The Knicks are reportedly interested in using some of their ample cap space this offseason to bring back Justin Holiday, who is coming off a season with the Indiana Pacers in which he displayed the ability to be an impactful ‘3 and D’ rotation player.
Holiday, a 6’6”, 180-pound wing, has a history with New York, having played for the Knicks back in 2016-17. He played in all 82 games that season, posting 8 points, 3 rebounds and 1 assist per game while shooting 43% from the field, 36% from three and 83% from the free throw line.
Though he looked like a solid piece, Phil Jackson felt the Knicks were better off letting him walk in the summer of 2017, so Holiday signed with the Chicago Bulls for a total of two years, $9 million. Last year, he landed in Indiana on a one-year deal. He’ll become an unrestricted free agent when this season ends, and the Knicks “really want him,” according to J. Michael of the Indianapolis Star.
Back to 1st entry: In a podcast you're talking not reporting. I shouldve attributed that to what someone else said. It's conjecture. Not fact. He wants to "find a home" and not keep jumping teams. If Pacers make right offer (MLE+) good chance he stays. But again, the NYK want him— J. Michael (@ThisIsJMichael) August 29, 2020
Should the Knicks look to sign Holiday? Should they not try and sign Holiday? Should they go somewhere nice on holiday, like Hawaii or Australia?
Why the Knicks should sign Holiday
The Knicks could have the second most cap space in the league this offseason if they let everyone with a team option walk, and even if they retain some of those players they’ll still have room to sign some fresh faces. Holiday has played in New York before, and he performed quite well. Many people were confused when the Knicks chose not to sign him in 2017.
At 31-years-old, Holiday would provide something of a veteran presence on a team of youngsters, but he’s not that old, and doesn’t possess the outsized stature of a Chris Paul or Carmelo Anthony, so he should be able to slide into the rotation smoothly without much issue.
Holiday has not historically been a starter, so he could serve as a backup to R.J. Barrett with the ability to play the three when the Knicks decide to go small. He shot a career high 40.5% from deep last season, and throughout the six full seasons he’s played in the NBA has displayed the ability to hit threes with consistency. That’s something the Knicks need badly.
Since the start of the 2017-18 season, which is the first campaign after the Knicks let him go in free agency, Holiday has averaged 10 points on 39% from the field and 37% from three, plus 4 rebounds, 3 assists and just over 1 steal per game. He’s like one of those Leatherman multi-tools. He can do a little bit of everything, and you’re not even sure you really need him. But then you can’t find your pliers and the wrench is missing, and suddenly that Leatherman is the most important tool you own.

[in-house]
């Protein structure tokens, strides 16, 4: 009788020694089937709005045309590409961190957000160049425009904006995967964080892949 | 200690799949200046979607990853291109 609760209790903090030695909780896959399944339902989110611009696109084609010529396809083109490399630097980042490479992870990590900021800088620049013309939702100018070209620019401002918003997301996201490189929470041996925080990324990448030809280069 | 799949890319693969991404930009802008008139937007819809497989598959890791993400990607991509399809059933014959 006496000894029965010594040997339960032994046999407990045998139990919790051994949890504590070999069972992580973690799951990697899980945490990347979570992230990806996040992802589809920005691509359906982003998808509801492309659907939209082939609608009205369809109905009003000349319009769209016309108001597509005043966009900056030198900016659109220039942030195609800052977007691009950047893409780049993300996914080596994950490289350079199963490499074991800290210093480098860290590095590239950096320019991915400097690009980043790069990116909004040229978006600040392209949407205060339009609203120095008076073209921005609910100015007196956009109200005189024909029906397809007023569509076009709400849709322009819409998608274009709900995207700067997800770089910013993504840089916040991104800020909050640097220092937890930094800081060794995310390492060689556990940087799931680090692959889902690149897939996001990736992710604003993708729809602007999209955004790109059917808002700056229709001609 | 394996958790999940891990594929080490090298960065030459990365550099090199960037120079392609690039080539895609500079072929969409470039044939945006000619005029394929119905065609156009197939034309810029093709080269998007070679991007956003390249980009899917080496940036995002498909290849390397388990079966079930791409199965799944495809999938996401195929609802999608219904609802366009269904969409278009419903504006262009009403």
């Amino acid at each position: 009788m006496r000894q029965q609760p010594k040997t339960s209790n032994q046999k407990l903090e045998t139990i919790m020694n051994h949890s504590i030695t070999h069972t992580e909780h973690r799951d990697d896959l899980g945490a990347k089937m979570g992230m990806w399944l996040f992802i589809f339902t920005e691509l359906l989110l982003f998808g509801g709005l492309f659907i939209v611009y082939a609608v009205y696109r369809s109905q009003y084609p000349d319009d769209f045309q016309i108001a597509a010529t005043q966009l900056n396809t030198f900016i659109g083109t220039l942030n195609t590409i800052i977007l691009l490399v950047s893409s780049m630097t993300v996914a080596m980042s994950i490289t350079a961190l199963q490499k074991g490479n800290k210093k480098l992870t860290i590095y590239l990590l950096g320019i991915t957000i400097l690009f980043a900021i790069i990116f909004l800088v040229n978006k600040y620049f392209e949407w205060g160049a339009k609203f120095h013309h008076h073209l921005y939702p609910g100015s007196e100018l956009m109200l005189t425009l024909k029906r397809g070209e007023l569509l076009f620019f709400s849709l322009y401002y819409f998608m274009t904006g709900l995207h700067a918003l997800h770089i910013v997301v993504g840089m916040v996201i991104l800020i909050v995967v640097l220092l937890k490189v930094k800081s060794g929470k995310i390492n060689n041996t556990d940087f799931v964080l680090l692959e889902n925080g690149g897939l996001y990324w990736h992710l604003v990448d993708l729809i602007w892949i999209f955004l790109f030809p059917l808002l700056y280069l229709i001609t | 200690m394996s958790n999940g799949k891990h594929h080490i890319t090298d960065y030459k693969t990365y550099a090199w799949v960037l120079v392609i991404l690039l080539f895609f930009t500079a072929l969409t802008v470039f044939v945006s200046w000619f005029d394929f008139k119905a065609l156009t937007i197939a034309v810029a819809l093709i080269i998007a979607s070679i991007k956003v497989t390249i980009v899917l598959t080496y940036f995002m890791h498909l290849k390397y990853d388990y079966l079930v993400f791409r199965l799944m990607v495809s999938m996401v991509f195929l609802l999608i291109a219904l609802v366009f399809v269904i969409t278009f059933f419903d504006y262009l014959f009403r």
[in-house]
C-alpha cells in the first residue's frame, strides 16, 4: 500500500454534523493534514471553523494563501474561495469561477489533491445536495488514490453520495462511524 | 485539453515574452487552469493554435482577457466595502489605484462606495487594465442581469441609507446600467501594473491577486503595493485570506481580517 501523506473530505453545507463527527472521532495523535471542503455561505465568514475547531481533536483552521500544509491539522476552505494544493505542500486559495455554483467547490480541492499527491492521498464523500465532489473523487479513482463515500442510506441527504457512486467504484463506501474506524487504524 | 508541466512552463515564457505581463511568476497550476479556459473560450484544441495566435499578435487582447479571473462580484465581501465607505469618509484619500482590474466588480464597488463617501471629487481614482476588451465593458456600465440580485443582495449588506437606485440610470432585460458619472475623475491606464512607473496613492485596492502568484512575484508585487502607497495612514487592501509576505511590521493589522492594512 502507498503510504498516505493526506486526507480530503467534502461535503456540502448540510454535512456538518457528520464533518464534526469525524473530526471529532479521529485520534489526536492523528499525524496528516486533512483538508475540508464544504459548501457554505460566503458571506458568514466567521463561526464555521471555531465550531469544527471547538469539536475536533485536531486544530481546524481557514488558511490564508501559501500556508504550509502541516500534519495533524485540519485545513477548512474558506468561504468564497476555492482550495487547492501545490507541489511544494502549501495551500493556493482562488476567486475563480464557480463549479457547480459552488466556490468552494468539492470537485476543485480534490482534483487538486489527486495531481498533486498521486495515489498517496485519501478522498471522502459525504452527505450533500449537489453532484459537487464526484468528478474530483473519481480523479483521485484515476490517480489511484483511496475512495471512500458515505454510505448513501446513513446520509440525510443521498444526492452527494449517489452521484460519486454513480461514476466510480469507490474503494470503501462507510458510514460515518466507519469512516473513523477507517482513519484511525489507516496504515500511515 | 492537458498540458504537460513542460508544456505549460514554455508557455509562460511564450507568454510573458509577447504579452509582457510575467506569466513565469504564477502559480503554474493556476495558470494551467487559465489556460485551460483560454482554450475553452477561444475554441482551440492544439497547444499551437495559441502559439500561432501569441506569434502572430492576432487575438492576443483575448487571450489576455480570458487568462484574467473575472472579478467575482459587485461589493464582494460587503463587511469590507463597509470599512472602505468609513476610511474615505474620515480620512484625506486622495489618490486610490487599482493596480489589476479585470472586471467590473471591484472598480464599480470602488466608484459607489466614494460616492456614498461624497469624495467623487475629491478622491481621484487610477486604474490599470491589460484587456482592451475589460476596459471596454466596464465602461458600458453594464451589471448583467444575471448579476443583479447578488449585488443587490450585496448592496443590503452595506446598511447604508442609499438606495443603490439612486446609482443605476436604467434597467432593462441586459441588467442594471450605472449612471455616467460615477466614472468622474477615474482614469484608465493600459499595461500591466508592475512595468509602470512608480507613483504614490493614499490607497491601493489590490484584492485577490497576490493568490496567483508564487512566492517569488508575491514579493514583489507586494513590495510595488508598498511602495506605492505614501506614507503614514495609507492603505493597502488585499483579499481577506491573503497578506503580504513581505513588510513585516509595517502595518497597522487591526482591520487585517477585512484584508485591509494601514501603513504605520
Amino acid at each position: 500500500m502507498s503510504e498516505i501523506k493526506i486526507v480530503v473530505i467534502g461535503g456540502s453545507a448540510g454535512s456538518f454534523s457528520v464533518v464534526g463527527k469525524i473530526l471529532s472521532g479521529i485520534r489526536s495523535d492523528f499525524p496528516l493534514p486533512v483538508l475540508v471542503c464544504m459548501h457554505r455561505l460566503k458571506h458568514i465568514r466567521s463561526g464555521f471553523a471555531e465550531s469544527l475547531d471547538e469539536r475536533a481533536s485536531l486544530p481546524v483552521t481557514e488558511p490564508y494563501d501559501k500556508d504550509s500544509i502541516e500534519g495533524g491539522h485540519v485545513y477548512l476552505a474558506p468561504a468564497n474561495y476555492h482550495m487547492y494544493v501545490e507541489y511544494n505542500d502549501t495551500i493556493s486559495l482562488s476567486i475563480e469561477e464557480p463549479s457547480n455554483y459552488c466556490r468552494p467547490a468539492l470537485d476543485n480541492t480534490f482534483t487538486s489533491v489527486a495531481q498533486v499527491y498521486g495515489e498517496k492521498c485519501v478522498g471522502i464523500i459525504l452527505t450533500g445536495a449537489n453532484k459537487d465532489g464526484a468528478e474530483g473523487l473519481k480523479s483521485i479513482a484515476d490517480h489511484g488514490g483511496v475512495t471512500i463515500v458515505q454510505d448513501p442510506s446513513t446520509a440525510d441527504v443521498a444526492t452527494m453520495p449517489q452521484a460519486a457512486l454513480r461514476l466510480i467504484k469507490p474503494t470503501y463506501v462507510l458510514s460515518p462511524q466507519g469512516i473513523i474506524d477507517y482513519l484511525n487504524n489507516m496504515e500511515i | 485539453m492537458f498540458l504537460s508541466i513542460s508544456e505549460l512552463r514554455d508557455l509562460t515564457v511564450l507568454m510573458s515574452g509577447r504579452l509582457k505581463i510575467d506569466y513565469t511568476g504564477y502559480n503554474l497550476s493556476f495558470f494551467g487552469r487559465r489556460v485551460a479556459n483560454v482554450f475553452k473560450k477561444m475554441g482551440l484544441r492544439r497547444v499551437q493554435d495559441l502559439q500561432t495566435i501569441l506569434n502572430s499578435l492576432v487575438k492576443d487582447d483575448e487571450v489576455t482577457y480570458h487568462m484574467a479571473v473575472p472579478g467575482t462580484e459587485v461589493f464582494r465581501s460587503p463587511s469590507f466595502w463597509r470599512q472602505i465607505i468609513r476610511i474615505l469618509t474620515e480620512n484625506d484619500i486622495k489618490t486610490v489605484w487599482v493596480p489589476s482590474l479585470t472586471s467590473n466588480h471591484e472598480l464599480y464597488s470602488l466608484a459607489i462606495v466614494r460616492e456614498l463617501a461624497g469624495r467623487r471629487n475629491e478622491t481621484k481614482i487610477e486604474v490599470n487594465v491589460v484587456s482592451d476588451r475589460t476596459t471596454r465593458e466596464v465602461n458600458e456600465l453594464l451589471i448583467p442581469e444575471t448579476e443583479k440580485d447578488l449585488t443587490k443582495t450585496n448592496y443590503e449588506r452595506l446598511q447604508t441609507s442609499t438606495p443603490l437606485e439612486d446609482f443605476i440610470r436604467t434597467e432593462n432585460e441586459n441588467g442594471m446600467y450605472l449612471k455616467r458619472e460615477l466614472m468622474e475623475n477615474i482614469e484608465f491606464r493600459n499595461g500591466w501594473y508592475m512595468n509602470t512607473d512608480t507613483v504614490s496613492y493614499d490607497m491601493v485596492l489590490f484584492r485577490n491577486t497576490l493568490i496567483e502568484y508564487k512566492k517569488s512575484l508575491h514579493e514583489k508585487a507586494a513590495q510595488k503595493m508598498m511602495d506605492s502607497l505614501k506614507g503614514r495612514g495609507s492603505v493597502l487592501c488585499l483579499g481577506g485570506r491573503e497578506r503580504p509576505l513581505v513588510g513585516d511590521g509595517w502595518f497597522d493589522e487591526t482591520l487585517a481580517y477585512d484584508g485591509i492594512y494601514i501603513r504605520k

His effective field goal percentage of 50.2% over that time span isn’t far behind players like Trae Young (his eFG% this year was 51.9%), Bradley Beal (52% this year) and Pascal Siakim (50.5% this year). It’s better than Julius Randle (49.3% this year), Devonte Graham (49.5% this year) and Jimmy Butler (47.8% this year).
Holiday earned $4.8 million last season, which suggests the Knicks could potentially ink him to a contract that doesn’t eat up too much of the cap. Why not offer him a three-year deal worth $5 million per season? Bring him home, Leon Rose. Let him serve a complimentary role on the roster while the Knicks spend the next few years trying to steadily improve so they can finally feel what it’s like to make the playoffs again.
Why the Knicks should not sign Holiday
Holiday will be 32 in April, which means he’s only a few years away from being designated as an aging veteran rather than an up-and-coming role player. The Knicks have shooters in Reggie Bullock (a career 38% three-point shooter with a team option worth $4.2 million for next season) and Wayne Ellington (also a 38% career three-point shooter, but with a team option worth $8 million for next season).
Keeping those two instead of going out and signing Holiday would show the Knicks value consistency in the roster, and such consistency can breed chemistry. There’s no guarantee that Holiday would fit well with Barrett or Mitchell Robinson, as neither was on the squad back in 2016-17.
Further, this season Holiday’s free throw percentage fell below 80% for the first time since 2015-16 (he shot 79.1% this year).
Overall, his stats aren’t great. They’re just okay. Would 8 points, 3 rebounds and 1 assist per game have resulted in any additional wins for the Knicks last season? Not necessarily. Maybe the Knicks should keep the likes of Bullock and Ellington and seek to make roster changes elsewhere.